With T2DM in youth, clinical manifestations and comorbidities are known to progress at an accelerated rate (Nadeau et al., 2016). Common clinical manifestations of type 2 diabetes mellitus include excessive urination (polyuria), excessive thirst (polydipsia), increased appetite/hunger, fatigue, blurred vision, rash, weakness, and headaches (McCance, Huether, Brashers, & Rote, 2019). Patients may further experience delayed wound healing and increased infections due to immunosuppression (Zao & Sabin, 2016). These symptoms are a result of multiple body systems malfunctioning leading to hyperglycemia. An elevated fasting blood glucose level is generally noted when these symptoms are present. It is important to note that adolescents with diabetes may be asymptomatic, therefore suggesting an increased need to screen patients for risk factors (Temneanu, Trandafir, & Purcarea, 2016). The diagnosis of T2DM requires one of the following criteria: a hemoglobin A1c (HgA1c) greater than 6.5 percent, a fasting plasma glucose (FPG) greater than 126 mg/dL, a two hour plasma glucose of greater than or equal to 200mg/dL, or a random plasma glucose above 200 mg/dL in any patient that exhibits the presence of a hyperglycemic crisis (McCance, Huether, Brashers, & Rote, 2019). Type 2 DM has disproportionately affected adolescents with an American Indian ethnicity, followed by Asians of the black race and individuals from Pacific islands (Temneanu, Trandafir, & Purcarea, 2016). Although rates have been lower among non-Hispanic whites, there is still an association of increased T2DM in individuals from a poor socioeconomic status. This plays a critical role in the management and treatment of T2DM in the primary care setting.
Management and treatment of children and adolescents with T2DM starts with identifying causative factors. The family nurse practitioner needs to assess the patient for factors that play a role in the disease. One factor is a predisposed genetic factor, if diabetes runs in the family. Children with familial history of DM have a 10 to 15 percent increased risk of developing the disease (McCance, Huether, Brashers, & Rote, 2019). Due to the major role of obesity among children with T2DM, lifestyle should be evaluated. A poor diet high in processed foods and fast foods coupled with lack of exercise promotes increased adipose tissue and obesity. Modifications to lifestyle are critical in the management and treatment of diabetes in youth (Kao & Sabin, 2016). This is often the first step of treatment and can result in decreased blood glucose levels through a reduction in carbohydrates, empty calories, and exercise. Socioeconomic status should also be recognized as a contributing factor in DM among adolescents. Patients living in poverty may have difficulty eating healthier foods and obtaining needed medications. Individuals from a poor socioeconomic status may have difficulty accessing adequate health care, further increasing the risk for health disparities. Medications may be needed to treat type 2 diabetes mellitus in children if diet and exercise are not enough to reduce elevated blood glucose levels (Zao & Sabin., 2016).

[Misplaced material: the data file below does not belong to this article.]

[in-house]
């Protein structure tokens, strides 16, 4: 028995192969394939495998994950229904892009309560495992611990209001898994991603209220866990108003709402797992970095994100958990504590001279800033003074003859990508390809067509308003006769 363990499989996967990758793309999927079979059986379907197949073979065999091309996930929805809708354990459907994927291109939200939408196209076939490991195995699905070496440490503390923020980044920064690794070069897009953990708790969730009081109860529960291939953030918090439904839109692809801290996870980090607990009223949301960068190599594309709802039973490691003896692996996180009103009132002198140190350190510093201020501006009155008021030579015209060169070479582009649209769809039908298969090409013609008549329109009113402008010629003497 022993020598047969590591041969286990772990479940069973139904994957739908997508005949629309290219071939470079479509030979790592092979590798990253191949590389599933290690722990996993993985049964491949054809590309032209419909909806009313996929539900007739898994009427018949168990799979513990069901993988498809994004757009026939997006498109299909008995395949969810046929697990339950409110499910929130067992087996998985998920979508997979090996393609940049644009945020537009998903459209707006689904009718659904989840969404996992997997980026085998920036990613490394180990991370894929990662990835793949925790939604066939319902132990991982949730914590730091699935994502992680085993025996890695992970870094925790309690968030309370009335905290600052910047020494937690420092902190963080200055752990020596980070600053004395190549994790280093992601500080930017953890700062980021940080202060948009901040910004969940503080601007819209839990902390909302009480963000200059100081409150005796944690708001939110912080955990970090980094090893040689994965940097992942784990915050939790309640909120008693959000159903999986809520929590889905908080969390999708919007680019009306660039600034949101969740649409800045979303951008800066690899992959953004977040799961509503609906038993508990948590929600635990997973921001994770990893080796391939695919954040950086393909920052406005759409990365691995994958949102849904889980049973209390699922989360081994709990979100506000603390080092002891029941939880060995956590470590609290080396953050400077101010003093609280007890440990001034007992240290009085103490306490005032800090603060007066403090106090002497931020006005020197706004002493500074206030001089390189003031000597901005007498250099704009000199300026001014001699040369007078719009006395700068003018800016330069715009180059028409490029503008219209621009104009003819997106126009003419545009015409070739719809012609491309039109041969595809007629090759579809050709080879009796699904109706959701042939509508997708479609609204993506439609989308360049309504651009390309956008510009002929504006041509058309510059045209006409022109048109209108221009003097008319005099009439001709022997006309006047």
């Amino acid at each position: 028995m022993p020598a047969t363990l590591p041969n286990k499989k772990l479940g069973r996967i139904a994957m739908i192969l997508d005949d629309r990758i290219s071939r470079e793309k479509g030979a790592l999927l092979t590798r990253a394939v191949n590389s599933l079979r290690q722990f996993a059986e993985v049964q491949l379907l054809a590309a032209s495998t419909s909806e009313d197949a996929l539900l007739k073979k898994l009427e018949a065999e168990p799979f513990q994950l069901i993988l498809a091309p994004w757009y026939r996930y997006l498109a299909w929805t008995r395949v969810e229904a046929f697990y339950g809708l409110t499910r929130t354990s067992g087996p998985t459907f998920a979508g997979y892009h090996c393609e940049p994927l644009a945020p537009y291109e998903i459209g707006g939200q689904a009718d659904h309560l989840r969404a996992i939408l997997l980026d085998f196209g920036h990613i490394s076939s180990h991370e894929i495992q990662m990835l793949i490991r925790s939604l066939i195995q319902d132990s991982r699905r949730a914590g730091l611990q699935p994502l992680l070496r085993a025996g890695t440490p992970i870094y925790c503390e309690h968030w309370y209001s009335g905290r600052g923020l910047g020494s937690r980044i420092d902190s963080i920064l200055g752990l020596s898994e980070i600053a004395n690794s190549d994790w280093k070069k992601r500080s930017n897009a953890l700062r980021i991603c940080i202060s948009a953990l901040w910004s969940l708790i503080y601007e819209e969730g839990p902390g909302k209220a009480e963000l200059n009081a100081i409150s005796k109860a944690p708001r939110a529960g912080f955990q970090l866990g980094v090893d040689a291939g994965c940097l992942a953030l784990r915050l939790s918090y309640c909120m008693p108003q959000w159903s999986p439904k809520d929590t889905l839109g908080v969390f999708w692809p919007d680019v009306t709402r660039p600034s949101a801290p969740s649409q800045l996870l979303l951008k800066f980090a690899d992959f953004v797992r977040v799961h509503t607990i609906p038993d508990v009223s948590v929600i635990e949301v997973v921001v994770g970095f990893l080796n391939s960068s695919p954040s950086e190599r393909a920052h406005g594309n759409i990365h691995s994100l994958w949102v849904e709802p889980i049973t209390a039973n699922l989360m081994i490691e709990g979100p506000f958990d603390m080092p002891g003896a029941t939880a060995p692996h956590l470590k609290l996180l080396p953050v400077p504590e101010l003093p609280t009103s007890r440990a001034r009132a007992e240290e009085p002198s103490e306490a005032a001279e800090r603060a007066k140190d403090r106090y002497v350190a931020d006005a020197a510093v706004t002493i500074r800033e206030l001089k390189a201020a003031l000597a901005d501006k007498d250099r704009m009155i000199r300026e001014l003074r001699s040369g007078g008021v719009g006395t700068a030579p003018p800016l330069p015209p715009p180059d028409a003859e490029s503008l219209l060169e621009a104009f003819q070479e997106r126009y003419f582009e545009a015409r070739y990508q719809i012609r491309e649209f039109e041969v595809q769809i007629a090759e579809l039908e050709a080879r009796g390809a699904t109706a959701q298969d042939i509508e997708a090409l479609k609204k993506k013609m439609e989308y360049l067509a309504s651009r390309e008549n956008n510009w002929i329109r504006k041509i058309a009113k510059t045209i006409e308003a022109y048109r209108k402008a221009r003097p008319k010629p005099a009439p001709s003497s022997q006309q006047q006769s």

There are two main medications utilized in the treatment of T2DM for adolescents and children. Metformin, also known as Glucophage, and insulin are the safest known medications for use in youth (St. Onge, Miller, Motycka, & DeBerry, 2015). Metformin is known to promote insulin sensitivity and decrease the production of glucose from the liver (McCance, Huether, Brashers, & Rote, 2019). Insulin can be rapid-acting, regular-acting, intermediate-acting, and long-acting. Insulin is generally utilized in combination with metformin to treat adolescent T2DM(St. Onge, Miller, Motycka, & DeBerry, 2015). The use of insulin can result in other complications such as hypoglycemia. While there are many other medications presently used for the treatment of diabetes in adults, there have not been sufficient studies to assess risks to children resulting in the lack of use for adolescents (St. Onge, Miller, Motycka, & DeBerry, 2015).
Exploration of the Health Literacy in Patient and Caregiver
Education to both patients and caregivers is essential in reducing the risk for long-term health complications, comorbidities, and early death among adolescents with type 2 diabetes mellitus. It is important to include patients with their care as it promotes patient autonomy and could be beneficial to adolescents, improving their long-term compliance and health outcomes. The family nurse practitioner should assess the ability of the patient and caregiver to understand information and education regarding the disease at a basic level, known as health literacy. Health literacy provides insight into the capability of the patient and caregiver to adequately make decisions regarding the patient’s care. In type 2 diabetes mellitus, the health literate patient or caregiver would need to be able to identify risk factors for the disease, understand the role of diet, exercise, and obesity, as well as medications. According to a recent study, about 30 percent of patients in the United States diagnosed with T2DM were not health literate (Abdullah, Liew, Salim, Ng, & Chinna, 2019). Poor health literacy amongst parents of children with type 2 diabetes poses as a barrier to the management and treatment of the disease. Consequences of low health literacy regarding diabetes can lead to ineffective treatment, medication errors, poor diet, and increased risks for complications and hospitalizations (Morrison, Glick, & Yin, 2019). As noted above, the ability of patients and caregivers to properly identify risk factors for T2DM is important because some children can be asymptomatic for long periods of time, which could delay diagnosis and treatment (Temneanu, Trandafir, & Purcarea, 2016). This can inherently increase the risk for early progression of the disease and comorbidities. Early education, therefore, has the potential for reducing complications related to diabetes through increased adherence to behavior and lifestyle changes (Temneanu, Trandafir, & Purcarea, 2016).